The Environmental Rights Action/Friends of the Earth Nigeria (ERA/FoEN), member organisations of Friends of the Earth International (FoEI) and community-based groups from the Niger Delta have called on the Nigerian government to match talk with action in the implementation of the United Nations Environment Programme (UNEP) Assessment on Ogoniland.
At a recent meeting on the non-implementation of the UNEP assessment report on Ogoniland held in Abuja, the groups said the call became imperative in the light of the observed inactivity in relation to the clean-up of Ogoniland nearly one year after government released a $10 million grant for the commencement of the exercise.
The groups said that, on the contrary, the plight of the Ogoni have worsened following the politicisation of the exercise, a development that has spurred violence in the communities as the local people are denied the basics of life such as clean water, a clean environment and sustainable livelihood.
ERA/FoEN Executive Director, Godwin Ojo, said: “As we march towards the fifth year of the release of the UNEP assessment and its non-implementation, no one is in doubt that the Ogonis continue to bear the burden of the environmental degradation, livelihood losses and other fallouts that is blamed solely on Shell.”
Ojo expressed dissatisfaction that even after the announcement of the take-off grant for the clean-up by President Muhammadu Buhari in 2015, the administration is yet to put in place the relevant institutional structures and frameworks to actually instigate the commencement of the exercise.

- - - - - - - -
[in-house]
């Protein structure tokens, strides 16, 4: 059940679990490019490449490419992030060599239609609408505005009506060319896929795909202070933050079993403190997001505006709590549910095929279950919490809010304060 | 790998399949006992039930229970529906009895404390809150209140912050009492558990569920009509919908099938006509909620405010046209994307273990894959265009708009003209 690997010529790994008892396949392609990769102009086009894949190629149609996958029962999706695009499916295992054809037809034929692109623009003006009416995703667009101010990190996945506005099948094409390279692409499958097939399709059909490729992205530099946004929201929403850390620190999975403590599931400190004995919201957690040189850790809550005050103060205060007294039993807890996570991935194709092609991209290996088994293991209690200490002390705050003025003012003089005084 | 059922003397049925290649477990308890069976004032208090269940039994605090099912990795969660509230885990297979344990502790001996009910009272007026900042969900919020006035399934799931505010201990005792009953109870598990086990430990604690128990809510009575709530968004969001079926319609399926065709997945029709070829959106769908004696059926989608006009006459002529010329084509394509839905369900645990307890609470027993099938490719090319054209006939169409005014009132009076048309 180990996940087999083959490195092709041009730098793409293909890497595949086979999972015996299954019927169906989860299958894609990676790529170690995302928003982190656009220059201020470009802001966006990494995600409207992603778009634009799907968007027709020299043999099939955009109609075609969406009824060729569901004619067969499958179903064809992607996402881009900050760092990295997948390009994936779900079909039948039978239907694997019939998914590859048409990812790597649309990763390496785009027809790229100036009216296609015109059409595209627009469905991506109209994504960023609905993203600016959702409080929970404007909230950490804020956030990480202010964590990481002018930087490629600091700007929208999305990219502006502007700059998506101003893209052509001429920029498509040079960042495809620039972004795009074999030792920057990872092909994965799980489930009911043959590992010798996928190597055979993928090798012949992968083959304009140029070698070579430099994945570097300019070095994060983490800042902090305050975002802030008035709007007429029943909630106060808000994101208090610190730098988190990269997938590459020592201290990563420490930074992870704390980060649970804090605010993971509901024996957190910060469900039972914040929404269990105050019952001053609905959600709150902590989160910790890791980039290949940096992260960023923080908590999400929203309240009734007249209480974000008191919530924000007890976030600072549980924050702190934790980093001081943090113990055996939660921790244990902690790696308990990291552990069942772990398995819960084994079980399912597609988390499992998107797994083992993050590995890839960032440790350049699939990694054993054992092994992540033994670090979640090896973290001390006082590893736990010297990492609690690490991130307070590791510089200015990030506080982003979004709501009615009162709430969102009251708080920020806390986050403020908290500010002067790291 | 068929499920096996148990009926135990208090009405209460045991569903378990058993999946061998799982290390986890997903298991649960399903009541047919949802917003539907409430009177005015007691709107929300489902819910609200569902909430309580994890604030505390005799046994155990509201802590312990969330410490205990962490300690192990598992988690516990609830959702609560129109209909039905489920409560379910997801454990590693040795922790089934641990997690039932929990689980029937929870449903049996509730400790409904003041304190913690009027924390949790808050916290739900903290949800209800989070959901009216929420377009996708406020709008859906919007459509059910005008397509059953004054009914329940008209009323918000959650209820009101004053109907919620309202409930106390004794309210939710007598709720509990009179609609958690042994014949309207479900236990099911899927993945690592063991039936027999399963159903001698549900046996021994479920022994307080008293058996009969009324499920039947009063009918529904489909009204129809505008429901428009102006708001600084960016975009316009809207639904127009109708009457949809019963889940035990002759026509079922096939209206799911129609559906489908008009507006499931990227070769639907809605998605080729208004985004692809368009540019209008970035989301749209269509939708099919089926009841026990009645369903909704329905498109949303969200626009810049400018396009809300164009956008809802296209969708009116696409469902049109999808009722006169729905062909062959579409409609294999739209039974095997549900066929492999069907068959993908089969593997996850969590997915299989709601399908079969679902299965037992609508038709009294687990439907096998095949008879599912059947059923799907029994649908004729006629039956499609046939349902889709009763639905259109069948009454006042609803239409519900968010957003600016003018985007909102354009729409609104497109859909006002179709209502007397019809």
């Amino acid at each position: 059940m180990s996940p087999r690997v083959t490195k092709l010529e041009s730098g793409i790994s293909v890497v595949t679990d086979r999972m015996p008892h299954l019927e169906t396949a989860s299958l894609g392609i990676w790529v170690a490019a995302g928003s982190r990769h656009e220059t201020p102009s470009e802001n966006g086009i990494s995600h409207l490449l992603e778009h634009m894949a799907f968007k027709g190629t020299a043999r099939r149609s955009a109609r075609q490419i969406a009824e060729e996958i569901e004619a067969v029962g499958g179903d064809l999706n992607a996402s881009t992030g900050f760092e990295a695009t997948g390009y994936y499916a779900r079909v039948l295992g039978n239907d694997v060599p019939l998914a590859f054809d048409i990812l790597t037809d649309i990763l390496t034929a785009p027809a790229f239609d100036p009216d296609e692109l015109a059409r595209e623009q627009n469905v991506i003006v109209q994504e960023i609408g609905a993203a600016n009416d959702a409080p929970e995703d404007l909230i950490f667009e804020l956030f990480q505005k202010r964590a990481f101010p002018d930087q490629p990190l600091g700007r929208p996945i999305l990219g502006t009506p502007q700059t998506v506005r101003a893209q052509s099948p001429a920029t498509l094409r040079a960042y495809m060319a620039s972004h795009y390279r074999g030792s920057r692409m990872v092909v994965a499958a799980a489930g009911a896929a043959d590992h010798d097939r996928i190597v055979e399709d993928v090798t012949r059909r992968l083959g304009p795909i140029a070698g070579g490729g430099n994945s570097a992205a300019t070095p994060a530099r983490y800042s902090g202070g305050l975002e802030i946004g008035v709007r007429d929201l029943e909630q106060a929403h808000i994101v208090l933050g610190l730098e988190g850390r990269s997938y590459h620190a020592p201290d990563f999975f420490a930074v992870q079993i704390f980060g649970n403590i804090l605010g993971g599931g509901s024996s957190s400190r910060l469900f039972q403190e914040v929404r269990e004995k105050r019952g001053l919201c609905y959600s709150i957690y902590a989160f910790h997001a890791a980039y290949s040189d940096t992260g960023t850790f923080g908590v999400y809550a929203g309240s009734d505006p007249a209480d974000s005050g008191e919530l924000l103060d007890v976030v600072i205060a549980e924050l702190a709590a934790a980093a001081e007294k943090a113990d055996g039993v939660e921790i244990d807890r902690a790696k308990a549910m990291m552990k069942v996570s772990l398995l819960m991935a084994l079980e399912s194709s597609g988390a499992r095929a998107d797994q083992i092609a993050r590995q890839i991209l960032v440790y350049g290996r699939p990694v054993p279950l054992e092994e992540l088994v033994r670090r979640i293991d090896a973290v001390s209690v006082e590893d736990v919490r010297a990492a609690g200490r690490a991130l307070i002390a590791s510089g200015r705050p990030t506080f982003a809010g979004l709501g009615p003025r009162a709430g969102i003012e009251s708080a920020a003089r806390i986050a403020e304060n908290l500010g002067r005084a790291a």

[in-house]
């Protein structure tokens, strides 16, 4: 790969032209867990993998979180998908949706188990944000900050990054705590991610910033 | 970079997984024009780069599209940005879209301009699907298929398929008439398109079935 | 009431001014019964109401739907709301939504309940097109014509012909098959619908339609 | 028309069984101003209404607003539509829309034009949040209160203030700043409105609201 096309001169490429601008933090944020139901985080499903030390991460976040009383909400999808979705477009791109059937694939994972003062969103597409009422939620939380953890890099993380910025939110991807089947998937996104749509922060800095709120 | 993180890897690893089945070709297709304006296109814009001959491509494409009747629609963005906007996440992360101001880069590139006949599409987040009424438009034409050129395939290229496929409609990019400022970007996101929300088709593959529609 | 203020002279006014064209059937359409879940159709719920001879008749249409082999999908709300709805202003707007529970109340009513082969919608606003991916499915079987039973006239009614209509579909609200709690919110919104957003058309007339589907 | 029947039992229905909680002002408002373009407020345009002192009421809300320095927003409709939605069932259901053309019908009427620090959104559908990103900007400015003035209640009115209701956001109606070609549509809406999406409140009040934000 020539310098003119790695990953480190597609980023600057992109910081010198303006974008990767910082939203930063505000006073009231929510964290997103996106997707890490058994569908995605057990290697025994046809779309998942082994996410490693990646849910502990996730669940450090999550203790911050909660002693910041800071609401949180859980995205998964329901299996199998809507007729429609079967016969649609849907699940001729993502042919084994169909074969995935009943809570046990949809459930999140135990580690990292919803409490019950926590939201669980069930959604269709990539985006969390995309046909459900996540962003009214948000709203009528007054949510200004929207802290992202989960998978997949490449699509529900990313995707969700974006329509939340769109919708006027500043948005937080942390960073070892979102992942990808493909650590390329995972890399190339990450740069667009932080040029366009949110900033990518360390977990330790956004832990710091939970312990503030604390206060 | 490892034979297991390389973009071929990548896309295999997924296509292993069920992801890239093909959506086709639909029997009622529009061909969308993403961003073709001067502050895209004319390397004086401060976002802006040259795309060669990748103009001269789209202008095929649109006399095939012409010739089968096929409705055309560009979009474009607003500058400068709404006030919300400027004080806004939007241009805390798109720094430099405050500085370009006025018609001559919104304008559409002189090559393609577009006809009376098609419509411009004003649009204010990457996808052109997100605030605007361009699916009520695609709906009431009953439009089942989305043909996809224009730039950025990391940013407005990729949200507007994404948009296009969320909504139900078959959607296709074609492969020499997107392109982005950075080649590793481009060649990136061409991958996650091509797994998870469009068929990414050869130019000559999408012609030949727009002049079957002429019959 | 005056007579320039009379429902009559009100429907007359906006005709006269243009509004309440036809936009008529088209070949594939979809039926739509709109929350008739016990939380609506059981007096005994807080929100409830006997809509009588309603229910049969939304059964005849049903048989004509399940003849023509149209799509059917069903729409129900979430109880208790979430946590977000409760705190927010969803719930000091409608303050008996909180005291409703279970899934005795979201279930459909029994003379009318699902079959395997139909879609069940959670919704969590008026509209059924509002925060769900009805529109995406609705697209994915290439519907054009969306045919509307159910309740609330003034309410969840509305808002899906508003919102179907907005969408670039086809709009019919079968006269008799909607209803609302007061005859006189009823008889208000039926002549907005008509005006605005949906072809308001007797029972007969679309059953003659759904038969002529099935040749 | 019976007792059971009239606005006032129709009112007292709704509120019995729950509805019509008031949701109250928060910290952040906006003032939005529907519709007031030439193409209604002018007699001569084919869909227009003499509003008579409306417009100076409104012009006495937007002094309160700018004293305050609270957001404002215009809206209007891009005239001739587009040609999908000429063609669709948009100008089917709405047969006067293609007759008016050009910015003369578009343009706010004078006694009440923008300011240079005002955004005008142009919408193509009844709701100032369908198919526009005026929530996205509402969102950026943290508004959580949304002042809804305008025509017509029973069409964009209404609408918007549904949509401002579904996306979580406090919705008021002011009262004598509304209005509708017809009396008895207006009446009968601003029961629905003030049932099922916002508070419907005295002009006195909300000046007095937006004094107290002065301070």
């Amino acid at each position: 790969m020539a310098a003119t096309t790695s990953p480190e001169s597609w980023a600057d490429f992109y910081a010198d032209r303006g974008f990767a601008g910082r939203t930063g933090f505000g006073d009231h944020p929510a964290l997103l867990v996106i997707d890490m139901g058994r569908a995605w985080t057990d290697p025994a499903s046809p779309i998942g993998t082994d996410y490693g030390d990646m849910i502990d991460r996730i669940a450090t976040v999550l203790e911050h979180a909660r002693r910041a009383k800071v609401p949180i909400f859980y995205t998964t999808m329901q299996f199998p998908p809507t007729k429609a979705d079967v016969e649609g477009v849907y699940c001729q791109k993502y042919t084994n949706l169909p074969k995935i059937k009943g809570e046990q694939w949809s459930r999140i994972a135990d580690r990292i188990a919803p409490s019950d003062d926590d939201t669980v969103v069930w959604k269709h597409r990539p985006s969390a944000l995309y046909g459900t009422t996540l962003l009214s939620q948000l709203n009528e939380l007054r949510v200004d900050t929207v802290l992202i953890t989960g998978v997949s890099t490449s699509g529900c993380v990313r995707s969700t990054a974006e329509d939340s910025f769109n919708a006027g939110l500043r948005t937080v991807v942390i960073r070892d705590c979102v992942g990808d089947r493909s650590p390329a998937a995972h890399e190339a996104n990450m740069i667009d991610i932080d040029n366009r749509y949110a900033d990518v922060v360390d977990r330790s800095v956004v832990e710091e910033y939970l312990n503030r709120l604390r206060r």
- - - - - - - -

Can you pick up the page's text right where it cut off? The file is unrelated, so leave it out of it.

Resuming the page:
He explained that while the present administration must be commended for taking the bold initiative of committing to take actions that the previous administration did not, the $10 million still remains the only action taken, “and this represents a mere 1% of the N1 billion that the UN agency recommended as take-off fund for the exercise.”
Geert Ritsema of Milieudefensie said: “We stand in solidarity with the Ogoni people in their legitimate demand for immediate actions to remediate their degraded environment. There should be no delay in making Shell take full responsibility for this mess.”
In a similar vein, Paul de Clerck of Friends of the Earth Europe (FoEE) said: “Justice delayed is justice denied. The more the delay in commencement of the clean-up recommended by the UNEP, the more the people suffer deprivation.”
The groups reiterated their position that Shell is liable and should be prosecuted for the crime of ecocide since it had “wantonly destroyed the environment of the people of the Niger Delta consistently and over a long period.”
They also demanded among others: Compensation for Ogoni people, the need for establishment of a clean-up fund of $100 billion for the entire Niger Delta and the baring of Shell from the clean-up process except financial contribution in line with ERA/FoEN recommended Polluter Pays Principle.
The highpoint of the engagement was the release of a report titled: “No progress: Will Shell evade justice?” which pinpoints specific issues the government has failed to address in getting the implementation of the UNEP report on auto pilot.